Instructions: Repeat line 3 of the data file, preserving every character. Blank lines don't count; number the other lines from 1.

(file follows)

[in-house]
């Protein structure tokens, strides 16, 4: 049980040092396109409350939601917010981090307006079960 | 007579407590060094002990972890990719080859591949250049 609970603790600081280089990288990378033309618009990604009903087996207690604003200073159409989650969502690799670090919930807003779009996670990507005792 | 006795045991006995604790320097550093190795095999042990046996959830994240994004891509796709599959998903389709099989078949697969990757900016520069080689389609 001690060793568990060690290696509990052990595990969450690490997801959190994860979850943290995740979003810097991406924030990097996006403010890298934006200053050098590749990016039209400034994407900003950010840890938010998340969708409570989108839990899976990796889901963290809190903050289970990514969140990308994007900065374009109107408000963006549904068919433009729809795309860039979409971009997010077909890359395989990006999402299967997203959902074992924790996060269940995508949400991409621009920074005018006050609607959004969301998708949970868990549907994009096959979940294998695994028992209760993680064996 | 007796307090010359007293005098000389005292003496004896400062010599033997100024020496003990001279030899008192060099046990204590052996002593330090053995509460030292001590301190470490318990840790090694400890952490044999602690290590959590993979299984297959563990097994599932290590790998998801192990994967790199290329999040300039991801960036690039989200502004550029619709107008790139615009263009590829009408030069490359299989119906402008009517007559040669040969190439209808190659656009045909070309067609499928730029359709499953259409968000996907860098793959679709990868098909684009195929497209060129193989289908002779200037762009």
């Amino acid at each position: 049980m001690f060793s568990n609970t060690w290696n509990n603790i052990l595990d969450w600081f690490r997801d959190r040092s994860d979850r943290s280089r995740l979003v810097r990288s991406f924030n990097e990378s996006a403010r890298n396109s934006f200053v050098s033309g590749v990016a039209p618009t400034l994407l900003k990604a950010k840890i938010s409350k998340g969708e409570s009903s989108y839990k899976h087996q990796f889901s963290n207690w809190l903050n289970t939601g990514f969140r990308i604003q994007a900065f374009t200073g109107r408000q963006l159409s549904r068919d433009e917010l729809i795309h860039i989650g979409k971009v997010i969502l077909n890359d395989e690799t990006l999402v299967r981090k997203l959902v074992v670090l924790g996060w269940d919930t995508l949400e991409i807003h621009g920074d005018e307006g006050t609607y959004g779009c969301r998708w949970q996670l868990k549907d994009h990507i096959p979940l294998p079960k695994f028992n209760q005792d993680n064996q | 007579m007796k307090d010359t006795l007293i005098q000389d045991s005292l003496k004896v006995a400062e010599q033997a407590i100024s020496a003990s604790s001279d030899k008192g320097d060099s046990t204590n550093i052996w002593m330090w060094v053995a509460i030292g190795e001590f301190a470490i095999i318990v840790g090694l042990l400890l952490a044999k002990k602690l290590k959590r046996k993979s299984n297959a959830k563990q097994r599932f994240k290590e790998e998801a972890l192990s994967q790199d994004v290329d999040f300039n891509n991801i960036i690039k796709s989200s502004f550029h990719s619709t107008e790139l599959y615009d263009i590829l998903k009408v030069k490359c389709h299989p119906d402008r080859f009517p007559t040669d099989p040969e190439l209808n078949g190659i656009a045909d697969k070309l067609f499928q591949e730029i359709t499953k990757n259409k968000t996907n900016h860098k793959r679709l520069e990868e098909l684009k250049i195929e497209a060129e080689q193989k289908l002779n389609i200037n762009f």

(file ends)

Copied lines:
């Amino acid at each position: 049980m001690f060793s568990n609970t060690w290696n509990n603790i052990l595990d969450w600081f690490r997801d959190r040092s994860d979850r943290s280089r995740l979003v810097r990288s991406f924030n990097e990378s996006a403010r890298n396109s934006f200053v050098s033309g590749v990016a039209p618009t400034l994407l900003k990604a950010k840890i938010s409350k998340g969708e409570s009903s989108y839990k899976h087996q990796f889901s963290n207690w809190l903050n289970t939601g990514f969140r990308i604003q994007a900065f374009t200073g109107r408000q963006l159409s549904r068919d433009e917010l729809i795309h860039i989650g979409k971009v997010i969502l077909n890359d395989e690799t990006l999402v299967r981090k997203l959902v074992v670090l924790g996060w269940d919930t995508l949400e991409i807003h621009g920074d005018e307006g006050t609607y959004g779009c969301r998708w949970q996670l868990k549907d994009h990507i096959p979940l294998p079960k695994f028992n209760q005792d993680n064996q | 007579m007796k307090d010359t006795l007293i005098q000389d045991s005292l003496k004896v006995a400062e010599q033997a407590i100024s020496a003990s604790s001279d030899k008192g320097d060099s046990t204590n550093i052996w002593m330090w060094v053995a509460i030292g190795e001590f301190a470490i095999i318990v840790g090694l042990l400890l952490a044999k002990k602690l290590k959590r046996k993979s299984n297959a959830k563990q097994r599932f994240k290590e790998e998801a972890l192990s994967q790199d994004v290329d999040f300039n891509n991801i960036i690039k796709s989200s502004f550029h990719s619709t107008e790139l599959y615009d263009i590829l998903k009408v030069k490359c389709h299989p119906d402008r080859f009517p007559t040669d099989p040969e190439l209808n078949g190659i656009a045909d697969k070309l067609f499928q591949e730029i359709t499953k990757n259409k968000t996907n900016h860098k793959r679709l520069e990868e098909l684009k250049i195929e497209a060129e080689q193989k289908l002779n389609i200037n762009f």